As North Korea issues increasingly over-the-top threats, officials in Washington have sought to reassure the public and U.S. allies. But the risk of nuclear war on the Korean Peninsula is far from remote—and the United States should adjust its military planning accordingly.
Our new eBook is now available! Bringing together a broad range of important articles from Foreign Affairs and ForeignAffairs.com, Iran and the Bomb tells the story of the Islamic Republic of Iran’s quest for nuclear weapons and the outside world’s struggle to respond.
Sanctions have succeeded in bringing Tehran back to the negotiating table, but they are a tactic, not a strategy. Any long-term policy has to aim for a democratic Iran.
(From the new issue, out next week.)
Nuclear weapons are hard to build for managerial reasons, not technical ones. This is why so few authoritarian regimes have succeeded: they don’t have the right culture or institutions. When it comes to Iran’s program, then, the United States and its allies should get out of the way and let Iran’s worst enemies — its own leaders — gum up the process on their own. Read the full article.
Iran and the United States Face Off in Turkey (What to Expect When You Are Expecting Iran to Go Nuclear)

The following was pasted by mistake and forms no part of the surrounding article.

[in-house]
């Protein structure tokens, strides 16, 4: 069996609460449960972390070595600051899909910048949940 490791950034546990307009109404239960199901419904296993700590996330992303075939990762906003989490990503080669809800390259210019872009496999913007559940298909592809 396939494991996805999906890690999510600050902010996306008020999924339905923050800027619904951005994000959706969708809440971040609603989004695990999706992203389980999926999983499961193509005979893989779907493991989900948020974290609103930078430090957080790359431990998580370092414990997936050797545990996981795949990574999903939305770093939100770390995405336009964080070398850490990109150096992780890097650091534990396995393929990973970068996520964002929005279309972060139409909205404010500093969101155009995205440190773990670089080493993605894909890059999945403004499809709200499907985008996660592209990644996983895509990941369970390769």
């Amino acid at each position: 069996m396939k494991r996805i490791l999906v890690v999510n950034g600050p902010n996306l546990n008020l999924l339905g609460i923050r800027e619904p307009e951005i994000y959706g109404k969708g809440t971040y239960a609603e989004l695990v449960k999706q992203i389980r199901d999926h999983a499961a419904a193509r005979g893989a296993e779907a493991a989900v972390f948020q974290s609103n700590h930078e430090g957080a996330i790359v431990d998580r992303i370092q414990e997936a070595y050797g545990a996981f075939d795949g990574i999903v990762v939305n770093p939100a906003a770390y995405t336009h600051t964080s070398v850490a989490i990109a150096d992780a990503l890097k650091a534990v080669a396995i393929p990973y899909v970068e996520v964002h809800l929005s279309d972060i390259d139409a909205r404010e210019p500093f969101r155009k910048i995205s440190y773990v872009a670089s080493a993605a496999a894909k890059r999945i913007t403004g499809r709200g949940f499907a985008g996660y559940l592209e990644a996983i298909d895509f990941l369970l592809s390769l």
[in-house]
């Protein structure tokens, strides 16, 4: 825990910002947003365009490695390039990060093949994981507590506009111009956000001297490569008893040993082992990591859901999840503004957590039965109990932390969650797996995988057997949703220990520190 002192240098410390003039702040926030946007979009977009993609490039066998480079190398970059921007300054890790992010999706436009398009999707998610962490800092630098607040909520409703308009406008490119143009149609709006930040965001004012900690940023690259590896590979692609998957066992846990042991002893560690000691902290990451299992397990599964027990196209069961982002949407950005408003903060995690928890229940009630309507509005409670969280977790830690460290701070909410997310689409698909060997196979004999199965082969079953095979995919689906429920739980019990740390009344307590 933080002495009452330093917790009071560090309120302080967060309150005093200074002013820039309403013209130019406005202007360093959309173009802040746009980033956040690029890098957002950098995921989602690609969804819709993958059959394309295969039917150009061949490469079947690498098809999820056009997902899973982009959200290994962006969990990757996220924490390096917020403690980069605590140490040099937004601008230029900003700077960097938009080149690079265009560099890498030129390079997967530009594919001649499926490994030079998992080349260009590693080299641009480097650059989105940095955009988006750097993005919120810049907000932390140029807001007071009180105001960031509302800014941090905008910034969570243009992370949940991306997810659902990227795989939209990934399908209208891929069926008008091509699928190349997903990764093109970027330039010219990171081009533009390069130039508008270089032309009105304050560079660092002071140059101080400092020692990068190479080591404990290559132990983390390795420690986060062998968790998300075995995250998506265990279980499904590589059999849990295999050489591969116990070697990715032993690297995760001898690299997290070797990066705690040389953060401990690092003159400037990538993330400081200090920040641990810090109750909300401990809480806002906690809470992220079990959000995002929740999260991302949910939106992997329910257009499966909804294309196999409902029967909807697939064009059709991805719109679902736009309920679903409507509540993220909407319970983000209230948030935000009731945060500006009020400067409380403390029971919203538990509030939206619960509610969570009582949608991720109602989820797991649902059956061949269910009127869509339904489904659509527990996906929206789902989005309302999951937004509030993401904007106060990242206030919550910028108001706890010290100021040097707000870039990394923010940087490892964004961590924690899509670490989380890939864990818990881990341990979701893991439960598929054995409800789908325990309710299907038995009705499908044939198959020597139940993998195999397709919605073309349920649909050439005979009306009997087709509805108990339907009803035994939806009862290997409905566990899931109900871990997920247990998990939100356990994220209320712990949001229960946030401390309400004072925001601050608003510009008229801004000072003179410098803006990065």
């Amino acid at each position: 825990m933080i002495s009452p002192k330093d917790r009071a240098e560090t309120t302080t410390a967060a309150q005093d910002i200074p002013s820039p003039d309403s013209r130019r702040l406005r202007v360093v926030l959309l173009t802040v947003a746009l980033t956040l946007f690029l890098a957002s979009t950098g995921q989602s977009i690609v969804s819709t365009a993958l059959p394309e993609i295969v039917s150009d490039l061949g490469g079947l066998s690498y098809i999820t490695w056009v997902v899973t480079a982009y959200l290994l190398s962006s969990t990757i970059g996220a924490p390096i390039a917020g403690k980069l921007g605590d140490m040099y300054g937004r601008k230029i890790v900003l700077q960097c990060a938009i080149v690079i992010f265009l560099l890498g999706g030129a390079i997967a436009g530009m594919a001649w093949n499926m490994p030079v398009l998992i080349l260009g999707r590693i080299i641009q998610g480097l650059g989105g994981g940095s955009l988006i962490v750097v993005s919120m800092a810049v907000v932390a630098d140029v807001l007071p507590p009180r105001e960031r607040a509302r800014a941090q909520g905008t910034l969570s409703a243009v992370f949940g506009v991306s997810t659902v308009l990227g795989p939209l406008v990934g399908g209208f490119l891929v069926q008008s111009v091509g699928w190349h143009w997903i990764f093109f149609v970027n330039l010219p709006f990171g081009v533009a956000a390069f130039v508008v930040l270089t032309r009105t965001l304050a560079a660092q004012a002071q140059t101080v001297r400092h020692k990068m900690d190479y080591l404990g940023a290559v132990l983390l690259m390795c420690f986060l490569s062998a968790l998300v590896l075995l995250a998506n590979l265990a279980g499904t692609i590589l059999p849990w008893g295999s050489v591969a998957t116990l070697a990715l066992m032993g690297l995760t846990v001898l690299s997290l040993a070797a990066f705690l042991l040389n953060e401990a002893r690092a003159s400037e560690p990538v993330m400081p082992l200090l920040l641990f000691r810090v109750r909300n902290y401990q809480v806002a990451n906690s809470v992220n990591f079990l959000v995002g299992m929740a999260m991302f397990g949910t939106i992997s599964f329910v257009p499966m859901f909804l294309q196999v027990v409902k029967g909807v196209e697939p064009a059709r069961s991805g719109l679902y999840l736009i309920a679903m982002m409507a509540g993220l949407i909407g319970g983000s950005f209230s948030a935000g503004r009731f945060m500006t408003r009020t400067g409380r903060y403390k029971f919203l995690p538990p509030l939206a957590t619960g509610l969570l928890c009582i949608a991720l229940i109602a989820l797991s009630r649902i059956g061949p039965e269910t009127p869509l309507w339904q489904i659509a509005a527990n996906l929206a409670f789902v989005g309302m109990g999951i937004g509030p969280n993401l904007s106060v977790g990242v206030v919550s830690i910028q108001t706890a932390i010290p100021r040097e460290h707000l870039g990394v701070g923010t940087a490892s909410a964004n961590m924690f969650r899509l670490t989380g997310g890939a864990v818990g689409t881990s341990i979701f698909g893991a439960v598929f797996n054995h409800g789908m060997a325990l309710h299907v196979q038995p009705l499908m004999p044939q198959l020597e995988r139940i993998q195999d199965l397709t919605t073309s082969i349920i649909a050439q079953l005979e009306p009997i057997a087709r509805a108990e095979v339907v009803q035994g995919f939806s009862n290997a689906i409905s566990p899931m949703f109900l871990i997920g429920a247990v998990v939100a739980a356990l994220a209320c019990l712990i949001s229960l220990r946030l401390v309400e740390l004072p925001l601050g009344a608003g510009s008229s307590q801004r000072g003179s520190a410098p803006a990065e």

This weekend’s nuclear negotiations will almost certainly reach a dead end. Even so, they will have been worthwhile. Without a good-faith diplomatic effort, Washington would find it harder to get other capitals on board with alternative approaches, including a military strike.
Why North Korea Gets Away With It — Pyongyang’s Skillful Deterrence
Before North Korea conducted its latest missile test, President Barack Obama and other world leaders were condemning the regime for its act of aggression. But North Korea will inevitably go unpunished for this provocation — just as it has in the past. The country’s nuclear arsenal, potential for collapse, and reputation for unpredictability all keep its foes from retaliating. Full article.
The debate in Jerusalem about attacking Iran makes clear that Israel does not trust its “bomb in the basement” to do what nuclear weapons are best at doing: deterring their use by others. Embracing this capability would leave the country much safer.